Not having a good picture of Dr. Kniskern here is a photo of a guy with his faithful steed on the dock at Skagway.
Skagway death records of April 29, 1899; family search; Washington census 1910; Univ of Michigan online.
Doctor Leonard Sugden was born in June of 1873 in Scotland. He first came north on a whaling vessel and practiced in Juneau. In 1897, he headed for the Klondike but had to winter at Marsh Lake, where he built a cabin and worked as a doctor for the NWMP. When the real gold rush began in 1898, he helped pilot boats through Miles Canyon and the White Horse Rapids. Dr. Sugden stayed in the Yukon. He was the inspiration for Robert Service’s poem, the Cremation of Sam McGee when Service heard of the story of Dr. Sugden hauling a corpse to Tagish and contacting the family in Tennessee to get permission to cremate the remains.
Sam Steele mentioned in his memoirs that Dr. Sugden once hauled a woman 100 miles on a sled to get her to medical help and safety.
Dr. Sugden married in 1906 and moved to the Kluane area where he mined, hunted big game and bought a Prizma movie camera. With it he produced, in 1915, a film called The Lure of Alaska which played to rave reviews across America and Europe.
The film includes shots from the Seattle harbor and along the coast of Alaska and features scenes of Juneau, Sitka, Skagway, a midnight baseball game in Dawson City, a caribou herd swimming in the river, and icebergs calving from glaciers. The movie also includes scenes of Sugden piloting a raft through the Whitehorse Rapids.
The New York Times in 1917 wrote:
“Seldom have nature pictures been such a combination of thrills and wild beauty. They are a notable accomplishment of the camera and Dr. Sugden’s nerve.”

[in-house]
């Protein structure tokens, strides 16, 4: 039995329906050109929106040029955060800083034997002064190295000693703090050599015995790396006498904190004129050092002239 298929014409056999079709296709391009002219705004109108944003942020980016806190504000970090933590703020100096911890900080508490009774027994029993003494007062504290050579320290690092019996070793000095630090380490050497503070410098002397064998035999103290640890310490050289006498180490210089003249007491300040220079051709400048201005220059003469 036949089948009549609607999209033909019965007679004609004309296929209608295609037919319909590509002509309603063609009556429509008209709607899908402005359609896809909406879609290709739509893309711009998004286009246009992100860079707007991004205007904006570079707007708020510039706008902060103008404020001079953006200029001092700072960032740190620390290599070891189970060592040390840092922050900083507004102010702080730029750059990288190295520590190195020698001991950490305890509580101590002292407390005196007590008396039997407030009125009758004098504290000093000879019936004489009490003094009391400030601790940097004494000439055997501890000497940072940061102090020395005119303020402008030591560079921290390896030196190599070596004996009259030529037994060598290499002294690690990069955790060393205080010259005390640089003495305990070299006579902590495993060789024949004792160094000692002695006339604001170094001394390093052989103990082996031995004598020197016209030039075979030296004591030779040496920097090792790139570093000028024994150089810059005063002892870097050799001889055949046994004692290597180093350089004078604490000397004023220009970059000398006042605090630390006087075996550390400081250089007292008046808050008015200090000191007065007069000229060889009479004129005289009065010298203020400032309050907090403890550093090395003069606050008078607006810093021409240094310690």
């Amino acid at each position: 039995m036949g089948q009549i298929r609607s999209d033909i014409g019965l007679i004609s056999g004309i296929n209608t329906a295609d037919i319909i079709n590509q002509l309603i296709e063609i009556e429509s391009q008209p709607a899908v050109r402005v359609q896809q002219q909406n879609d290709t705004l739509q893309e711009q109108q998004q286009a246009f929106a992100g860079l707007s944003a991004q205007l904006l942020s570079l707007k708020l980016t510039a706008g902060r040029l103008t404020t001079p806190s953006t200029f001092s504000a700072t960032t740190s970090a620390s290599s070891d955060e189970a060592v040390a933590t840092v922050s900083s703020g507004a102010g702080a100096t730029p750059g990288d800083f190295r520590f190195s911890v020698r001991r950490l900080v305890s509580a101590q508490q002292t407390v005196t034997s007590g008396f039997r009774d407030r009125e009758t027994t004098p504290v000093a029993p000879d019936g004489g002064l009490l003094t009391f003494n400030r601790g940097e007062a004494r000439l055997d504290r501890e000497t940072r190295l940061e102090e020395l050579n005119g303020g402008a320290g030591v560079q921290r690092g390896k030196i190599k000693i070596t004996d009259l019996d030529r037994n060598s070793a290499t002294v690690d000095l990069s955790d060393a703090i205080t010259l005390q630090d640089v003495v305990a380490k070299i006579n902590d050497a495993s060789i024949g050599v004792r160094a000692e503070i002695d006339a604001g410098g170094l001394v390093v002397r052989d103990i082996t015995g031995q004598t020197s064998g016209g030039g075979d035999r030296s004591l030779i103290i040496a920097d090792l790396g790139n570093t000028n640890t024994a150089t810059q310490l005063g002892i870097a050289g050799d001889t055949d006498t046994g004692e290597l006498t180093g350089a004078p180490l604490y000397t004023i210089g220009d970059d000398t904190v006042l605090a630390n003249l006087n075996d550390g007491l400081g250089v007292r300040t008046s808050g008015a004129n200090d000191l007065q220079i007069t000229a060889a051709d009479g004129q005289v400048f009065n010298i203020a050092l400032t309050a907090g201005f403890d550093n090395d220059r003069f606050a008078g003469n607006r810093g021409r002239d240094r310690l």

Unfortunately, Dr. Sugden’s life of adventure ended suddenly in 1923 when he fell off a barge into the Stewart River near Mayo and drowned. He was 50 years old.
A CKRW Yukon Nugget by Les McLaughlin
The sidewheeler Idaho was built in 1860 by John J. Holland when he was only 17 years old. Holland went on to build many more steamships.
It is said that the state of Idaho was actually named after this ship!
Anyway, it ran on the Columbia River taking passengers and cargo through the tricky rapids for many years. Captain John McNulty took her up and down the river for many years and made lots of money for the Oregon Steam Navigation Company.
In 1881 she was completely rebuilt with a new hull and paddle wheels at a cost of $20,000. In 1882 she ran the mouth of the Columbia several times before getting through, which was quite a feat at that time. She then made the fastest time up to the Puget Sound ever recorded. She worked various routes in the Sound until 1894 when she was sold to the junk firm of Cohn & Cohn. They removed the machinery and sold her to Dr. Alexander DeSoto. He refitted her as a charitable hospital for the returning gold rushers who were maimed and sick.
After 38 years of work it was fitting that the little Idaho served the poor as a hospital for 11 years. After that she gradually fell apart and became part of the harbor of the growing city of Seattle. There is a plaque there that remembers Dr. DeSoto and the hospital.
William Chase was a “self-taught” doctor who was here in Skagway during the meningitis epidemic. I’m sure the doctors here could use all the help they could get. “Dr.” Chase then went to Cordova where he was elected 14 terms to Mayor.
He was a prodigious author: “the Sourdough Pot”, Burton Pub. Kansas City 1923; “Reminiscences of Captain Billie Moore” in 1947 and “Pioneers of Alaska” in 1951. He was a delegate in 1932 to the Republican caucus. He died sometime after that.
The image above is probably not his, but who knows?
Pennington page 330.
While perusing Jeff Smith’s book today I found a reference to a doctor that I had not previously known of in Skagway. He was writing in his journal on March 25, 1898 about the shell games on the Skaguay and Dyea trails: “The most prominent feature of the landscape is the activity of the shell-game men and thier cappers. How any one can be deceived by these crooks is a mystery, but many are. They look evil, and are evil. Great numbers lose heavily and a good many have had to give up their journey and turn back, all funds being lost…Shell-game tables extend from Dyea to Sheep Camp and one comes across them every hundred yards or so…”
Well, when I looked up Dr. Howard Atwood Kelly wasn’t I surprised to find that he is not only the founder of the modern science of gynecology, but also one of the four founders of the Johns Hopkins Hospital where he stayed until 1919! Turns out he is another hero who passed through Skagway. Kelly was born on February 20, 1858 in Camden, New Jersy and died on January 12, 1943 in Baltimore.